Capital Confidence Barometer, US highlights
Global Capital Confidence Barometer, April 2016: US highlights | 14th edition
M&A shows resilience in first half of 2016
US executives are reshaping their growth strategies for a world of muted macro growth and powerful competitive disruption. The deal drivers that fueled last year’s record-high US M&A values remain in place heading into the second half of 2016. Where does M&A stand at the mid-point of 2016? With the second half under way, dealmaking activity for the remainder of this year will likely outpace the first half, according to EY’s mid-year release.
Through May 31st, deal values stand at $578.4 billion and US hostile and unsolicited bids are becoming more prevalent. The second half of 2016 will be powered by life sciences and technology deals.
Barometer: US highlights
US executives are transacting at a steady pace, even after a 2015 that saw mergers and acquisitions setting an all-time total-value record. Our 14th Global Capital Confidence Barometer finds US executives not only largely undimmed in their enthusiasm for M&A; they are reshaping their growth strategies for a world of muted macro growth and powerful competitive disruption.
Last October, US deal intentions hit an all-time Barometer high, with nearly three-fourths of executives telling us they were planning deals. That rate, which reflected 2015’s torrid M&A pace, was unlikely to be sustained. Accordingly, this Barometer finds deal intentions down to 57% for our US respondents, which is still the third-highest percentage in our survey’s history. With a few months’ hindsight, it is tempting to call last year the peak of the mid-2010s M&A boom and brace ourselves for a downturn.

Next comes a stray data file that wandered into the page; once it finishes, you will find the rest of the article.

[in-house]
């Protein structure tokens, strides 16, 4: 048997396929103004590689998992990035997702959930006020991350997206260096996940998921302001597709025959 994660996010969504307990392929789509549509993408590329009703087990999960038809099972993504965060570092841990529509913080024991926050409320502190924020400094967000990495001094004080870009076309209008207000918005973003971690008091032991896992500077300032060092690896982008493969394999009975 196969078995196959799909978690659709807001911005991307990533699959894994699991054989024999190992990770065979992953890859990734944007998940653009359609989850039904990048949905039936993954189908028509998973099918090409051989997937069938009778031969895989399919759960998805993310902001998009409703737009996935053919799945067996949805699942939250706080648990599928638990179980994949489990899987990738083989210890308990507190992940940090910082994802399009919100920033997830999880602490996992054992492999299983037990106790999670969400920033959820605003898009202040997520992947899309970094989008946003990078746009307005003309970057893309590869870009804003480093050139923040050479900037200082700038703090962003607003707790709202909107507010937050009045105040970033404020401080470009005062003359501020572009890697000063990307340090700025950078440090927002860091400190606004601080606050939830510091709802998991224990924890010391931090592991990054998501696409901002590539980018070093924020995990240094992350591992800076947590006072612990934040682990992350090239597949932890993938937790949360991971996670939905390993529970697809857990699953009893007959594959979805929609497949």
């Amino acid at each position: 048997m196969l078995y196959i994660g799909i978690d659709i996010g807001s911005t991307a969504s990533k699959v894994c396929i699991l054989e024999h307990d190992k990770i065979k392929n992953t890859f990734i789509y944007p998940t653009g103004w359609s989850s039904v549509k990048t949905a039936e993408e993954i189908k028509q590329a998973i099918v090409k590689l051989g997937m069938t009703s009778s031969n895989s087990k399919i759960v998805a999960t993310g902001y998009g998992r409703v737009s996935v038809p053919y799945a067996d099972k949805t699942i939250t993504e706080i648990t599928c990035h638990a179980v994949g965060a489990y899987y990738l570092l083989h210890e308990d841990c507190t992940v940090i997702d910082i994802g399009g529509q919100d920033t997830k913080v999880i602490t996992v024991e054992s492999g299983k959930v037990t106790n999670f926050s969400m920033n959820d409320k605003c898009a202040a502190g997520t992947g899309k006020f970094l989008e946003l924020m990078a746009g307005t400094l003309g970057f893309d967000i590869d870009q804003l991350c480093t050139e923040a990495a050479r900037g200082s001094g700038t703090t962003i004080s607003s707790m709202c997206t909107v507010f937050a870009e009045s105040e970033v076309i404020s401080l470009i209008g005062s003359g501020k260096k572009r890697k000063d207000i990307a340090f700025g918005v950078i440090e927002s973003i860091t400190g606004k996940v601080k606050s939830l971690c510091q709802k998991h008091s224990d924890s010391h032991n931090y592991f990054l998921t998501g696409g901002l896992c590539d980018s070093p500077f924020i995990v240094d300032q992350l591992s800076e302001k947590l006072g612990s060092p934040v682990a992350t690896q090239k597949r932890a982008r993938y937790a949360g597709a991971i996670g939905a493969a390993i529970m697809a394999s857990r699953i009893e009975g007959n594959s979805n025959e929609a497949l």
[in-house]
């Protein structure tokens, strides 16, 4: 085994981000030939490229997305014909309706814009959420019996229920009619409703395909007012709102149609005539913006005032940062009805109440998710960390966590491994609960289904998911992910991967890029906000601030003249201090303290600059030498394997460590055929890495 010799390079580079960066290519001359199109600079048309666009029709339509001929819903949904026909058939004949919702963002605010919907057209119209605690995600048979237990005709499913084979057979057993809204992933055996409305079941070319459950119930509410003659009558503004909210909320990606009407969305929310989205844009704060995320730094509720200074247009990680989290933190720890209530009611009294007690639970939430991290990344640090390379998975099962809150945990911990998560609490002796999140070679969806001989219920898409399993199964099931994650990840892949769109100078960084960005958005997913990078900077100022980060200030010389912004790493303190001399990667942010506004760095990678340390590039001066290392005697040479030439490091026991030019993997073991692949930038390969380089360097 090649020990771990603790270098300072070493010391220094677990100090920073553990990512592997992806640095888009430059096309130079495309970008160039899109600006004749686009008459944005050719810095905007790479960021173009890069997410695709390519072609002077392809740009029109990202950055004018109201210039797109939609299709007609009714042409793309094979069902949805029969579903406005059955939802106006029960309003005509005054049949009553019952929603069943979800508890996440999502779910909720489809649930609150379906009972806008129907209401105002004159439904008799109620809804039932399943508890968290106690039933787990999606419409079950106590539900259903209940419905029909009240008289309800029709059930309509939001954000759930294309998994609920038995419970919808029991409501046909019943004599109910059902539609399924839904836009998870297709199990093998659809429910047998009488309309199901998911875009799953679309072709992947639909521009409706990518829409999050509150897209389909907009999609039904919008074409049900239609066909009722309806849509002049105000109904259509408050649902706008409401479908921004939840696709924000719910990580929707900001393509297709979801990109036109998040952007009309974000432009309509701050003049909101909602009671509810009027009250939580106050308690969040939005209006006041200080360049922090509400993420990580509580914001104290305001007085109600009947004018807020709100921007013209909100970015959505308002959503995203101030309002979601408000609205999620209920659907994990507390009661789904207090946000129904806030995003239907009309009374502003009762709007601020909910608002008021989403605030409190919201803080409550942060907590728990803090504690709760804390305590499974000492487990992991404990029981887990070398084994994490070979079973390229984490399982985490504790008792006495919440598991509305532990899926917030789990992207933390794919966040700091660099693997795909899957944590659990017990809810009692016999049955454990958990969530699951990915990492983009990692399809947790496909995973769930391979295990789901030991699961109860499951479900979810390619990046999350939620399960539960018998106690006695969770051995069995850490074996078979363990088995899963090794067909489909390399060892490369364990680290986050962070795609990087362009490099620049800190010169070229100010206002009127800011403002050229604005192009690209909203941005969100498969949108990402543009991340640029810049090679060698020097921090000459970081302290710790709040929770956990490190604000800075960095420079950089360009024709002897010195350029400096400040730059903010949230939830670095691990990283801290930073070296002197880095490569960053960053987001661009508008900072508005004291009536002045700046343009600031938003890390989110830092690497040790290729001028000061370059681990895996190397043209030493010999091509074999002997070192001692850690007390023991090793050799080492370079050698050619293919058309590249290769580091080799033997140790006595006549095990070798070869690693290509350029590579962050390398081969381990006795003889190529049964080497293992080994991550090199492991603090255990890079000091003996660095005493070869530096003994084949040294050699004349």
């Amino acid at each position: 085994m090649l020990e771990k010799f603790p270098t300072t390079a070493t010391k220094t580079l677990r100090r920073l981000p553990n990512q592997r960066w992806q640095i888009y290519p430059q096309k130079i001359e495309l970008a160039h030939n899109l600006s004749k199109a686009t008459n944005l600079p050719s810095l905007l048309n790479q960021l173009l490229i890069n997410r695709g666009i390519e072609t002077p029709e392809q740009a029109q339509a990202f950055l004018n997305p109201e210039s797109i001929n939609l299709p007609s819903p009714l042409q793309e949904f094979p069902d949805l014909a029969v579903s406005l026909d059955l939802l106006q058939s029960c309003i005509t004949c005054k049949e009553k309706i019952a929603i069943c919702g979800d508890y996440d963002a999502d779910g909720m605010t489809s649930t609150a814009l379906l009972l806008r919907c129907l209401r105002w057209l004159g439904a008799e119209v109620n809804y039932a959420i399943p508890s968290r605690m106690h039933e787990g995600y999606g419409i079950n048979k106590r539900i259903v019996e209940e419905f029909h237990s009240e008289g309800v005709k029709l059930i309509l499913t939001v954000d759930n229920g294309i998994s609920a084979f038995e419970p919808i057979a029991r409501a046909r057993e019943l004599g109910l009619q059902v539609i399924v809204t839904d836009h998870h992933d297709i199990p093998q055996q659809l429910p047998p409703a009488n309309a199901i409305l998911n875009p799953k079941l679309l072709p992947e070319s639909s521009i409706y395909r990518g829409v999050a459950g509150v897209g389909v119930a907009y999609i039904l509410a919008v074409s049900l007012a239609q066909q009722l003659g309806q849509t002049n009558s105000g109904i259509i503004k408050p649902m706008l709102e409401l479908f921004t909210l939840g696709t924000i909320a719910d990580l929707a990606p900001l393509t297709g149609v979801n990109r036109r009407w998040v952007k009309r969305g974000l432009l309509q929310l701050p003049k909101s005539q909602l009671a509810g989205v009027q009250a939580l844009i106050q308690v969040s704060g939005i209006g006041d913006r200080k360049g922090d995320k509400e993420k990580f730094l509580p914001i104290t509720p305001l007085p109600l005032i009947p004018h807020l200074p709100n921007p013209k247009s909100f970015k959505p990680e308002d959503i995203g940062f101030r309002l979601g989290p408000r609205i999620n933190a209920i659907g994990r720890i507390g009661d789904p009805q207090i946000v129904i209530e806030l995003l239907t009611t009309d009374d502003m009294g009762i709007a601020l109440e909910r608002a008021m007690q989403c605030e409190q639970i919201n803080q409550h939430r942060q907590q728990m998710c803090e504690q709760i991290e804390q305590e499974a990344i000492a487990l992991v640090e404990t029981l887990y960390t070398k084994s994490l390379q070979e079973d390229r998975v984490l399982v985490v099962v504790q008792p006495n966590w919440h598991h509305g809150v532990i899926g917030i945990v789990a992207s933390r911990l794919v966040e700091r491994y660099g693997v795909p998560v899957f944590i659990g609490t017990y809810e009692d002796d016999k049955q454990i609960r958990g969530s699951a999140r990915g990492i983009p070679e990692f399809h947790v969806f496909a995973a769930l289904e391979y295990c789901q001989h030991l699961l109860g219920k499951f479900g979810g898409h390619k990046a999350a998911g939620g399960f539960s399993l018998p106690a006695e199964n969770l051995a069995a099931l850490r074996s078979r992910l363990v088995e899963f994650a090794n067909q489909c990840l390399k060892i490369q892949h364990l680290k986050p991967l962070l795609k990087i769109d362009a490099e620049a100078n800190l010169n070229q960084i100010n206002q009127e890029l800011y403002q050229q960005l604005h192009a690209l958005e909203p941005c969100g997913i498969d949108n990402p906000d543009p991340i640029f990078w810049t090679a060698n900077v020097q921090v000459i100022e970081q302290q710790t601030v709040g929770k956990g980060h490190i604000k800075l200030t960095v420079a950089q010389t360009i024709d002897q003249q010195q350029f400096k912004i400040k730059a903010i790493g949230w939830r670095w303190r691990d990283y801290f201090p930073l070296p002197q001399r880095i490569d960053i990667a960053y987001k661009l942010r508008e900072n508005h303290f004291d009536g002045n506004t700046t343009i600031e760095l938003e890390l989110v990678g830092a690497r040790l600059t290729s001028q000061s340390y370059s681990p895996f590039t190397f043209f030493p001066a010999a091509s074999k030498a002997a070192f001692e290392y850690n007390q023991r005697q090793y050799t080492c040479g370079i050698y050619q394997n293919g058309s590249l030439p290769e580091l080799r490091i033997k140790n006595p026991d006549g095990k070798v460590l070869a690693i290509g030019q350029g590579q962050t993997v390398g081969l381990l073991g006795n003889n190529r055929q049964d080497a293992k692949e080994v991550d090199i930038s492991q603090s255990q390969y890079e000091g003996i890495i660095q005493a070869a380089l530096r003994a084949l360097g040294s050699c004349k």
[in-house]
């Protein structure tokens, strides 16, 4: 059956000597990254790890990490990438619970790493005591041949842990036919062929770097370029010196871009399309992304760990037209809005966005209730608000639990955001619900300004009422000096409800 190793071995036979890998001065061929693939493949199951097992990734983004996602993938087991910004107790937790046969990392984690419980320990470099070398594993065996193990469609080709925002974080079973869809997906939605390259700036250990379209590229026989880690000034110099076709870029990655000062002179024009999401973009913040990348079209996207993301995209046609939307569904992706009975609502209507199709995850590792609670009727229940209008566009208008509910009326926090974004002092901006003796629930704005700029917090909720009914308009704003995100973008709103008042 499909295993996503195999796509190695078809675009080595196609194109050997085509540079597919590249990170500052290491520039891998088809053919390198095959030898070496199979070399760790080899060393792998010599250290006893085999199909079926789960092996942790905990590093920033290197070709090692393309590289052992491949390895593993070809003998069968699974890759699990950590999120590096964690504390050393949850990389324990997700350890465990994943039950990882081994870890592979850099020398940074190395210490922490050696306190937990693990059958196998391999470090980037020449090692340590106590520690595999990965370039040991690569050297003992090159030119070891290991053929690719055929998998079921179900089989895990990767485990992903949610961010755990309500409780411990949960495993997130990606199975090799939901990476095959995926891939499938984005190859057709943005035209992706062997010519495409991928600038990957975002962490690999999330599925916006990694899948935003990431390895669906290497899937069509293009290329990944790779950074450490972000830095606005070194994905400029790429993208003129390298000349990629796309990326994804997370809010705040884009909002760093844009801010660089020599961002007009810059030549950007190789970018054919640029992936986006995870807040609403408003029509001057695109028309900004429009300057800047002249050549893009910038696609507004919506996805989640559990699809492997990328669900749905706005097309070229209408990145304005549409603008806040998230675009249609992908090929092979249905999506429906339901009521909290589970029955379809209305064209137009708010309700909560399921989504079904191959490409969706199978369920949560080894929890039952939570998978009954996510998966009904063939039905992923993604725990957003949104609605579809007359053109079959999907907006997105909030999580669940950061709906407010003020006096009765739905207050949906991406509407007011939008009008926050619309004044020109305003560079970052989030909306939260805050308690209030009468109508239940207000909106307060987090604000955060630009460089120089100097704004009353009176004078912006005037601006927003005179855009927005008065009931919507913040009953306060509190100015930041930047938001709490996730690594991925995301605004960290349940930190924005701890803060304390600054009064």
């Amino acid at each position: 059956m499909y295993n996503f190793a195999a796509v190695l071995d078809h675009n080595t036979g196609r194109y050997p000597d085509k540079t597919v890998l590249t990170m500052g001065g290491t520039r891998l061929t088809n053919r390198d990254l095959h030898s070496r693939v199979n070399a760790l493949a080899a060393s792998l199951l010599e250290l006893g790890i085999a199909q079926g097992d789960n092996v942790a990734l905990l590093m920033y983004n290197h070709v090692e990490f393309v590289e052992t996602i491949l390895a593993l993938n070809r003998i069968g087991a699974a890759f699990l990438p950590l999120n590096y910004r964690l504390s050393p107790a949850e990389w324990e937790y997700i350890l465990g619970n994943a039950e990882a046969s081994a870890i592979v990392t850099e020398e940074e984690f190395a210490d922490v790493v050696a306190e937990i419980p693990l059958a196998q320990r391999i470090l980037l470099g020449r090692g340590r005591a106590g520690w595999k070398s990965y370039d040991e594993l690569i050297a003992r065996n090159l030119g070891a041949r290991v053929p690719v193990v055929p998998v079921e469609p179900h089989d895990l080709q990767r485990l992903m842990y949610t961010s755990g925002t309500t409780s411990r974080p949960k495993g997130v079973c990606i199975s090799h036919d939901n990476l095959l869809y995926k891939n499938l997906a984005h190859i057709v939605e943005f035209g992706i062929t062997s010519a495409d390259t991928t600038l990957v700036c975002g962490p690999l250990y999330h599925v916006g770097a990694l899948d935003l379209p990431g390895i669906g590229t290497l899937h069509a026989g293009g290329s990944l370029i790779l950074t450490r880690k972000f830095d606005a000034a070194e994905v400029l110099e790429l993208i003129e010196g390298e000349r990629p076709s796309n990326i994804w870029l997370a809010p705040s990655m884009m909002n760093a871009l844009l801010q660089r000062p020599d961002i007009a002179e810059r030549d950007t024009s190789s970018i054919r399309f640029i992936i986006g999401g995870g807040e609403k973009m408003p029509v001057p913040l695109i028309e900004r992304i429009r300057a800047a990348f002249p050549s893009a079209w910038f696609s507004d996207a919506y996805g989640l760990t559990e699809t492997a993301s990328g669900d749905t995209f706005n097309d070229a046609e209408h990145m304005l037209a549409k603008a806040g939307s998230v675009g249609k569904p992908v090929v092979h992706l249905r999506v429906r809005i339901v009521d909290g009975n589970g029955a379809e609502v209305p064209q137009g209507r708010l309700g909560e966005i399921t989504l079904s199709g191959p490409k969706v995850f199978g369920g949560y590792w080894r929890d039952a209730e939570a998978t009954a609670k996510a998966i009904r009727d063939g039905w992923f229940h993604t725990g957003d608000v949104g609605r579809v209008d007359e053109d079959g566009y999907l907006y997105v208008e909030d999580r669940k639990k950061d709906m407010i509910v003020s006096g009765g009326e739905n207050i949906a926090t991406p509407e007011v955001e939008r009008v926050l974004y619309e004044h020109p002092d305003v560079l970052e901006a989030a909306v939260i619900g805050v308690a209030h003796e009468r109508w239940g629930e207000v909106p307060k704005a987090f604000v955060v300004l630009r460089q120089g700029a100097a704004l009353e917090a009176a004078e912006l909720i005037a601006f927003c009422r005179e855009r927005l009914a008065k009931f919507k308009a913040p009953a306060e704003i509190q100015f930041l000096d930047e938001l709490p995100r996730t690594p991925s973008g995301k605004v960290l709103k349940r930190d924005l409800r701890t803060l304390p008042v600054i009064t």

Key M&A findings
Deal market driven by strategic imperatives
However, we have reason to believe peak M&A has room to run in 2016, and not only because the first quarter largely maintained the strong transaction pace of the prior year. Companies have accepted the reality of a prolonged low-growth environment — the vast majority of our respondents expect only modest or stable economic growth. Against that backdrop, the current deal markets are driven by a very specific set of strategic imperatives: the ongoing demand for market share to generate return; commodity volatility and a strengthening dollar; a PE-driven wave of divestitures that is multiplying assets for sale; and, most especially, the incessant march of technological progress.
Indeed, companies continue to pursue innovation through acquisition, as customer preferences change and become more sophisticated. Nearly two-thirds of our US respondents say access to new technologies is driving acquisitions across sectors — making one wonder if the very idea of a “tech sector” will one day become antiquated as technology melds into a range of more traditional industries. Acquisition is not companies’ only means to acquire innovation, however. Increasingly, they are pursuing alliances to gain access to the technologies they require. Nearly half of US executives (an even greater proportion than our global respondents) tell us they are entering alliances to accelerate both top- and bottom-line growth.
50% of US executives say acquisitions are top boardroom priority
This supplemental activity does not appear to have reduced the appetite for traditional M&A. Fully half of our US respondents say acquisitions are a top boardroom priority, more than double the rate of their global counterparts. And while shareholder activism has eased as a major boardroom priority, we still see the effect of activists on the agenda, as nearly three-fourths of our US respondents expect hostile bids to become more prominent in the near term. In short, companies have all the incentive they need to pursue strategic M&A.
Several Barometers ago, we noted that the US was “ahead of the curve” when it came to dealmaking. US companies emerged from the post-crisis mindset sooner and began transacting earlier, ushering in this current global wave. In this Barometer, we find US boards and C-suites again playing a clairvoyant role and helping to forge a modern, two-track deal market. They are nimbly responding to the “digital-everything” wave by both forging alliances and making deals. And they are reimagining their Capital Agendas to anticipate a competitive landscape whose rules and norms are still being written.